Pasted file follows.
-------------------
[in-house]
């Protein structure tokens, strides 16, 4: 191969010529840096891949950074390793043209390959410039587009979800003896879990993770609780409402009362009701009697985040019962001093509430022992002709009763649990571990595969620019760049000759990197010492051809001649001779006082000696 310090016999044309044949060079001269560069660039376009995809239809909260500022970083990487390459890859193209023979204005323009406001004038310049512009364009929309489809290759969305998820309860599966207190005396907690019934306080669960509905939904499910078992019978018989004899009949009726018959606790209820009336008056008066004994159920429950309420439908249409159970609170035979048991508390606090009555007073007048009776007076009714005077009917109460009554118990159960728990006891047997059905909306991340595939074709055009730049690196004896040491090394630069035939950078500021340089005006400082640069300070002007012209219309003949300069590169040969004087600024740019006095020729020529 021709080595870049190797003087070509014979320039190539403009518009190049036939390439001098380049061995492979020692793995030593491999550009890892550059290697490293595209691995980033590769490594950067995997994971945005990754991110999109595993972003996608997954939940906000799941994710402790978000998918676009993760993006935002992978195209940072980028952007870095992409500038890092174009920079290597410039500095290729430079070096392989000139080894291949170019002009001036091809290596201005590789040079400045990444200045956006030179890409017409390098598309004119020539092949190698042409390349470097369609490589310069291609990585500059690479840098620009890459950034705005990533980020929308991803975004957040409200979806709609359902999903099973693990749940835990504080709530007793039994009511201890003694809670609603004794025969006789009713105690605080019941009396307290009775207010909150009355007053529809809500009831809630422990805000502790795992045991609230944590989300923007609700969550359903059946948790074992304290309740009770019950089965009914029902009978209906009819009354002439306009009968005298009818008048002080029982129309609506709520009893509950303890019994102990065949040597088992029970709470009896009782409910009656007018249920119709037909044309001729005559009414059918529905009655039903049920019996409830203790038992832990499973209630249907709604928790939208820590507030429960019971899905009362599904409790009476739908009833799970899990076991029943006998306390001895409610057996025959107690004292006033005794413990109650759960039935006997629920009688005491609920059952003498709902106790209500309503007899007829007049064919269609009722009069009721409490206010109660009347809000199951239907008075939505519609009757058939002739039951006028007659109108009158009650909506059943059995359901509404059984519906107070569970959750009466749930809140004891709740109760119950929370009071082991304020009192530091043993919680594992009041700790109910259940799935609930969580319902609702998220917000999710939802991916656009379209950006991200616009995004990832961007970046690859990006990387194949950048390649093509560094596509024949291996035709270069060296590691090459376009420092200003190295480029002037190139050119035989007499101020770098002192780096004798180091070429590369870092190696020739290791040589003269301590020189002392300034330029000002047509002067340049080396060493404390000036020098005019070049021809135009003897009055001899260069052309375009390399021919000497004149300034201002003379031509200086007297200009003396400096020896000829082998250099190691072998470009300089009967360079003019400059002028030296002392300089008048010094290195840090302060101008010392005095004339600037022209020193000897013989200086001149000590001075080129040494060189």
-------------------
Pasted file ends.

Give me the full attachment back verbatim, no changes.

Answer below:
[in-house]
């Protein structure tokens, strides 16, 4: 191969010529840096891949950074390793043209390959410039587009979800003896879990993770609780409402009362009701009697985040019962001093509430022992002709009763649990571990595969620019760049000759990197010492051809001649001779006082000696 310090016999044309044949060079001269560069660039376009995809239809909260500022970083990487390459890859193209023979204005323009406001004038310049512009364009929309489809290759969305998820309860599966207190005396907690019934306080669960509905939904499910078992019978018989004899009949009726018959606790209820009336008056008066004994159920429950309420439908249409159970609170035979048991508390606090009555007073007048009776007076009714005077009917109460009554118990159960728990006891047997059905909306991340595939074709055009730049690196004896040491090394630069035939950078500021340089005006400082640069300070002007012209219309003949300069590169040969004087600024740019006095020729020529 021709080595870049190797003087070509014979320039190539403009518009190049036939390439001098380049061995492979020692793995030593491999550009890892550059290697490293595209691995980033590769490594950067995997994971945005990754991110999109595993972003996608997954939940906000799941994710402790978000998918676009993760993006935002992978195209940072980028952007870095992409500038890092174009920079290597410039500095290729430079070096392989000139080894291949170019002009001036091809290596201005590789040079400045990444200045956006030179890409017409390098598309004119020539092949190698042409390349470097369609490589310069291609990585500059690479840098620009890459950034705005990533980020929308991803975004957040409200979806709609359902999903099973693990749940835990504080709530007793039994009511201890003694809670609603004794025969006789009713105690605080019941009396307290009775207010909150009355007053529809809500009831809630422990805000502790795992045991609230944590989300923007609700969550359903059946948790074992304290309740009770019950089965009914029902009978209906009819009354002439306009009968005298009818008048002080029982129309609506709520009893509950303890019994102990065949040597088992029970709470009896009782409910009656007018249920119709037909044309001729005559009414059918529905009655039903049920019996409830203790038992832990499973209630249907709604928790939208820590507030429960019971899905009362599904409790009476739908009833799970899990076991029943006998306390001895409610057996025959107690004292006033005794413990109650759960039935006997629920009688005491609920059952003498709902106790209500309503007899007829007049064919269609009722009069009721409490206010109660009347809000199951239907008075939505519609009757058939002739039951006028007659109108009158009650909506059943059995359901509404059984519906107070569970959750009466749930809140004891709740109760119950929370009071082991304020009192530091043993919680594992009041700790109910259940799935609930969580319902609702998220917000999710939802991916656009379209950006991200616009995004990832961007970046690859990006990387194949950048390649093509560094596509024949291996035709270069060296590691090459376009420092200003190295480029002037190139050119035989007499101020770098002192780096004798180091070429590369870092190696020739290791040589003269301590020189002392300034330029000002047509002067340049080396060493404390000036020098005019070049021809135009003897009055001899260069052309375009390399021919000497004149300034201002003379031509200086007297200009003396400096020896000829082998250099190691072998470009300089009967360079003019400059002028030296002392300089008048010094290195840090302060101008010392005095004339600037022209020193000897013989200086001149000590001075080129040494060189």